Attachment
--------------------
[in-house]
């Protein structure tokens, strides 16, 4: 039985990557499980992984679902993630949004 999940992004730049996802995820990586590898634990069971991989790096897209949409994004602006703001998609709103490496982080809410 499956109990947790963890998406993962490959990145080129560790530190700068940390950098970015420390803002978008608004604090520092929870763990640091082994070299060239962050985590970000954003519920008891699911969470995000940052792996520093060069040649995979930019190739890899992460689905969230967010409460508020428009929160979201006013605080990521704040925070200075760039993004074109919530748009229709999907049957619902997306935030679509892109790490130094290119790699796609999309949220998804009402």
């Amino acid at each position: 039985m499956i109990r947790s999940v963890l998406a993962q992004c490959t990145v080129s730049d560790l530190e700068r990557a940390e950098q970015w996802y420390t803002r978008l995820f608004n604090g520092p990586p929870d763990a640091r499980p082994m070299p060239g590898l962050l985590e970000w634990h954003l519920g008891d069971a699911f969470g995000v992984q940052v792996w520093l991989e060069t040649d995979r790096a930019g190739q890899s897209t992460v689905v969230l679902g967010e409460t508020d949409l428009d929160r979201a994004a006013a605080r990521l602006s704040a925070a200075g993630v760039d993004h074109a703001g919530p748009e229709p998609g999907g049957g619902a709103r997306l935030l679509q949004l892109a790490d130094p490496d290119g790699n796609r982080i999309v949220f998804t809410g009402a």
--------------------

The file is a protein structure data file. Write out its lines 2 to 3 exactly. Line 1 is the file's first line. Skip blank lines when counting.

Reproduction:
């Protein structure tokens, strides 16, 4: 039985990557499980992984679902993630949004 999940992004730049996802995820990586590898634990069971991989790096897209949409994004602006703001998609709103490496982080809410 499956109990947790963890998406993962490959990145080129560790530190700068940390950098970015420390803002978008608004604090520092929870763990640091082994070299060239962050985590970000954003519920008891699911969470995000940052792996520093060069040649995979930019190739890899992460689905969230967010409460508020428009929160979201006013605080990521704040925070200075760039993004074109919530748009229709999907049957619902997306935030679509892109790490130094290119790699796609999309949220998804009402």
């Amino acid at each position: 039985m499956i109990r947790s999940v963890l998406a993962q992004c490959t990145v080129s730049d560790l530190e700068r990557a940390e950098q970015w996802y420390t803002r978008l995820f608004n604090g520092p990586p929870d763990a640091r499980p082994m070299p060239g590898l962050l985590e970000w634990h954003l519920g008891d069971a699911f969470g995000v992984q940052v792996w520093l991989e060069t040649d995979r790096a930019g190739q890899s897209t992460v689905v969230l679902g967010e409460t508020d949409l428009d929160r979201a994004a006013a605080r990521l602006s704040a925070a200075g993630v760039d993004h074109a703001g919530p748009e229709p998609g999907g049957g619902a709103r997306l935030l679509q949004l892109a790490d130094p490496d290119g790699n796609r982080i999309v949220f998804t809410g009402a």